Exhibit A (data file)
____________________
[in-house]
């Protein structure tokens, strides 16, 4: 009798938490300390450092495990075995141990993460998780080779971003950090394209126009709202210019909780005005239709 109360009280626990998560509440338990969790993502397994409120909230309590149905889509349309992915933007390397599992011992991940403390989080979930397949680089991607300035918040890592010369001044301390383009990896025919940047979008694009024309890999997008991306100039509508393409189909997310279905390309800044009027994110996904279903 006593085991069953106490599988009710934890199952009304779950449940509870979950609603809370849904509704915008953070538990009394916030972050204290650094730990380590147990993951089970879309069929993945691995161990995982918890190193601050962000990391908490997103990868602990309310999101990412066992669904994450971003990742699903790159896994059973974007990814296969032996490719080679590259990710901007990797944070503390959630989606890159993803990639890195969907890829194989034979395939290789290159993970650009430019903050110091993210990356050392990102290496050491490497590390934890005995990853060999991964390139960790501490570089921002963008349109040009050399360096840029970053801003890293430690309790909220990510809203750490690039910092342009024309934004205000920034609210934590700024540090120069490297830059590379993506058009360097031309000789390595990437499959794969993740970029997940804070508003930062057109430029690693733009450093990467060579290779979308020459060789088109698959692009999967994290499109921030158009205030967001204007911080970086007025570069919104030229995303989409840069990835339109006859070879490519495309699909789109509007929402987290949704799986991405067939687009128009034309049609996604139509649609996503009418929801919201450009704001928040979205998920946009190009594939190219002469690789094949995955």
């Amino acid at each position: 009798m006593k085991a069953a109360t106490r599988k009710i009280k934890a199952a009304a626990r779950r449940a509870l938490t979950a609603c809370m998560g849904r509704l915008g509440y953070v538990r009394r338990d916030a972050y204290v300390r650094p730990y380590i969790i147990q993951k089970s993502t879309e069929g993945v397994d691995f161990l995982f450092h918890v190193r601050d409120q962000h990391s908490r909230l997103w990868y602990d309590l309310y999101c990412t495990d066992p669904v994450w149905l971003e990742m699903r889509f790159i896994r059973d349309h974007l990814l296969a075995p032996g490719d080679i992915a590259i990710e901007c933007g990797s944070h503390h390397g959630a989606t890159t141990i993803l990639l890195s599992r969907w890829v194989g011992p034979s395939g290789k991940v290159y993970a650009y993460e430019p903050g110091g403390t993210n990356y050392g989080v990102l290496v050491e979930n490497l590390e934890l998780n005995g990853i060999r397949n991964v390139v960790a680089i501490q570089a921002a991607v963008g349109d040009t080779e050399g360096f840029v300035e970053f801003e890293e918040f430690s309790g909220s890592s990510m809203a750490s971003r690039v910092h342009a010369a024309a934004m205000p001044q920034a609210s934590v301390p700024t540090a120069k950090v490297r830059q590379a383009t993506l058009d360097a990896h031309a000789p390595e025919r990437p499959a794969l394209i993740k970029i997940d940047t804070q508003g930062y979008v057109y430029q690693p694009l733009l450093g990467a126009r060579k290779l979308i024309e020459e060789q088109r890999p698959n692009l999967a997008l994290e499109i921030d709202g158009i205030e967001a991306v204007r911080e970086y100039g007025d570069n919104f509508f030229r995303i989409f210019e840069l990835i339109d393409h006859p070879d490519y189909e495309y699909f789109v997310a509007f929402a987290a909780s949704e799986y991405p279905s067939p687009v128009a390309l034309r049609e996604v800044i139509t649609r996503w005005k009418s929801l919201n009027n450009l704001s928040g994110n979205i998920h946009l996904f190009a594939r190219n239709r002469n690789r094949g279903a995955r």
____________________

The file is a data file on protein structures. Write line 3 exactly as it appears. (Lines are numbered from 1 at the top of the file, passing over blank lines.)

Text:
């Amino acid at each position: 009798m006593k085991a069953a109360t106490r599988k009710i009280k934890a199952a009304a626990r779950r449940a509870l938490t979950a609603c809370m998560g849904r509704l915008g509440y953070v538990r009394r338990d916030a972050y204290v300390r650094p730990y380590i969790i147990q993951k089970s993502t879309e069929g993945v397994d691995f161990l995982f450092h918890v190193r601050d409120q962000h990391s908490r909230l997103w990868y602990d309590l309310y999101c990412t495990d066992p669904v994450w149905l971003e990742m699903r889509f790159i896994r059973d349309h974007l990814l296969a075995p032996g490719d080679i992915a590259i990710e901007c933007g990797s944070h503390h390397g959630a989606t890159t141990i993803l990639l890195s599992r969907w890829v194989g011992p034979s395939g290789k991940v290159y993970a650009y993460e430019p903050g110091g403390t993210n990356y050392g989080v990102l290496v050491e979930n490497l590390e934890l998780n005995g990853i060999r397949n991964v390139v960790a680089i501490q570089a921002a991607v963008g349109d040009t080779e050399g360096f840029v300035e970053f801003e890293e918040f430690s309790g909220s890592s990510m809203a750490s971003r690039v910092h342009a010369a024309a934004m205000p001044q920034a609210s934590v301390p700024t540090a120069k950090v490297r830059q590379a383009t993506l058009d360097a990896h031309a000789p390595e025919r990437p499959a794969l394209i993740k970029i997940d940047t804070q508003g930062y979008v057109y430029q690693p694009l733009l450093g990467a126009r060579k290779l979308i024309e020459e060789q088109r890999p698959n692009l999967a997008l994290e499109i921030d709202g158009i205030e967001a991306v204007r911080e970086y100039g007025d570069n919104f509508f030229r995303i989409f210019e840069l990835i339109d393409h006859p070879d490519y189909e495309y699909f789109v997310a509007f929402a987290a909780s949704e799986y991405p279905s067939p687009v128009a390309l034309r049609e996604v800044i139509t649609r996503w005005k009418s929801l919201n009027n450009l704001s928040g994110n979205i998920h946009l996904f190009a594939r190219n239709r002469n690789r094949g279903a995955r």